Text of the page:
We humans not only symbolically and dramatically manage the world with language, but also materially shape the world and order life in the image of our language. The world we inhabit is a sign of our language. We literally speak relations into being, and fashion the world as per the logic of those articulated relations. We exert our human agency primarily through syntax. Generative, coercive, and transitive instead of merely representational, the "map" is humans' boldest imposition on the "territory." Language leaves humans--oerotten with perfection." (2) With the technology of language, we humans extend, overreach, overwhelm, and imprison ourselves, insofar as we reify our categories and petrify our syntax. On the other hand, as long as we remain "symbol-using animals," we always have the potential to break through into new relations with the world, new relations among ourselves, and new possibilities of life through syntactical metamorphoses. The linkage between syntax and ethics is as old as language itself.

Deleuze precisely has this linkage in mind when he advocates the invention of a foreign language within language. (3) It bears mentioning that the upper classes too often resort to the artificial stylization of language as a power move, as a weapon with which to perform their superiority and to exclude others from their language games. The logic behind such stylization might lead one to accuse Deleuze of elitism. Deleuze's corpus, however, embodies the exact opposite agenda, and speaking position. He seems to suggest that simply avoiding the major language, or escaping into the language of a minority group, never offers a way out. The real line of flight lies in speaking the major language in a new style, or appropriating and wielding it in such a way that it vibrates with a new intensity--depleted and lifeless ("coins which have their obverse effaced and now are no longer of account as coins but merely as metal," to use Nietzsche's formulation) as it tends to feel. (4) If the major language has become so petrified that it only induces mindless recognition in people, Deleuze wants us to use it in such a fresh way so it brings about an impactful encounter, perhaps after the fashion of Antonin Artaud's theater of cruelty. (5)

Deleuze presents delirium as a mode of reworking, or a way of slipping the trap of, the major language, in the same way Rabelaisianism offers an antidote against the "petrified narrow seriousness" of official discourse. (6) Drunkenness might equip the drunkard to disclose the world's second truth. If "language as usual" numbs us down, we might need to develop an art of listening to the madman's confounding gibberish, instead of dismissing it as mere gibberish. Deleuze feels especially intrigued by people's asyntactic stutter, stammer, and wordless cries. (7) In syntactical deviation lies a productive energy. We have benefited much from Kenneth Burke's tipsy writing. Interestingly, Burke once fell off a ladder and landed on his head, just like Giambattista Vico. In a similar vein, Fyodor Dostoevsky suffered from epilepsy. Marshall McLuhan's mode of writing suggests a hyperactive right hemisphere. Delirium often becomes a means for a new sobriety. Yet we do not want to conflate delirium Deleuze style and delirium Hitler style.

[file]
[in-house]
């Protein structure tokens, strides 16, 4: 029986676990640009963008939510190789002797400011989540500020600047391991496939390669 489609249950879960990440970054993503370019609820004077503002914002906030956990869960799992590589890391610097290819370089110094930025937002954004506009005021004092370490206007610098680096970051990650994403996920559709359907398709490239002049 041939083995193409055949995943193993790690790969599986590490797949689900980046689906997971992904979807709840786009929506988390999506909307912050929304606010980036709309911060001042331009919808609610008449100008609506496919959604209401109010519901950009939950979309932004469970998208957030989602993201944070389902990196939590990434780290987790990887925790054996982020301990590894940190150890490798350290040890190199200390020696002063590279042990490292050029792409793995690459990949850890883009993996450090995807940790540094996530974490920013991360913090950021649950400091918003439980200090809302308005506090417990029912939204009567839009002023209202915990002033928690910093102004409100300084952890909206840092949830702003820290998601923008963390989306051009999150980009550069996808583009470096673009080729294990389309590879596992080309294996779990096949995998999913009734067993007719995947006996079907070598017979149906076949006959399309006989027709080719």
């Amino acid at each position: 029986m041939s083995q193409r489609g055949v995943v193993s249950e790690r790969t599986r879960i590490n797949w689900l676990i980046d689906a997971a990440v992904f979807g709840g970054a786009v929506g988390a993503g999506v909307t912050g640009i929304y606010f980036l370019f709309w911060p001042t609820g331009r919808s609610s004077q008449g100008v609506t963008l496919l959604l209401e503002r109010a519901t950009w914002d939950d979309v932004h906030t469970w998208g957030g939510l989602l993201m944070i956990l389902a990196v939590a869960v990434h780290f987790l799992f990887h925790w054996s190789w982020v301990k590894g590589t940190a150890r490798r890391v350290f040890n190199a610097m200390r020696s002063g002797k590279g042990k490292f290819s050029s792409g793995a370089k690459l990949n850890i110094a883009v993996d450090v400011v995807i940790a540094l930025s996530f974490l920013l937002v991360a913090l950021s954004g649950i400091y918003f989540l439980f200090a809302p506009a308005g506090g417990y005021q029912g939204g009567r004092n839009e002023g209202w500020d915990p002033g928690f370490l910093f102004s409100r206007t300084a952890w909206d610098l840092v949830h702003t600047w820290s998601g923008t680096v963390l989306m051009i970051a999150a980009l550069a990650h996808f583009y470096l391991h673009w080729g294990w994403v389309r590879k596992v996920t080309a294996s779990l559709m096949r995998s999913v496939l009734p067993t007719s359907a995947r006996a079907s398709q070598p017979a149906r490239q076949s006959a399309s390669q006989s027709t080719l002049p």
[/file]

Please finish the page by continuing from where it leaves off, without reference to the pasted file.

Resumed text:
To invent a foreign language within language means to bring about the minorization, or the becoming Other, of a major language through syntactical innovation, which relies on mastering the language in the first place. A new syntax means a new style, which suggests a new posture, inclination, disposition, and attitude. Put simply, a new syntax coaches and rehearses a new attitude, a new style of thought, a new manner of action, a new mode of being, or simply a new ethics. To default into a major language means to live by an ethics of security, to play it safe. By contrast, linguistic minorization entails and enacts a nonconforming attitude, an ethics of vulnerability, difference, vitalism, and becoming. Vulnerability makes us ethical and human. The capacity to be affected by the utter Otherness of a minor discourse constitutes a measure of our power--the power to differ from a code, to become other than a model, the power of psychic metamorphosis and self-transformation. One impervious to other modes of human enunciation simply degenerates into a sociopath. If the major language domesticates life, then a minor mode of languaging affirms and enhances life, and sees dignity in life's unruliness. It promotes alan vital--the active, vital forces of life.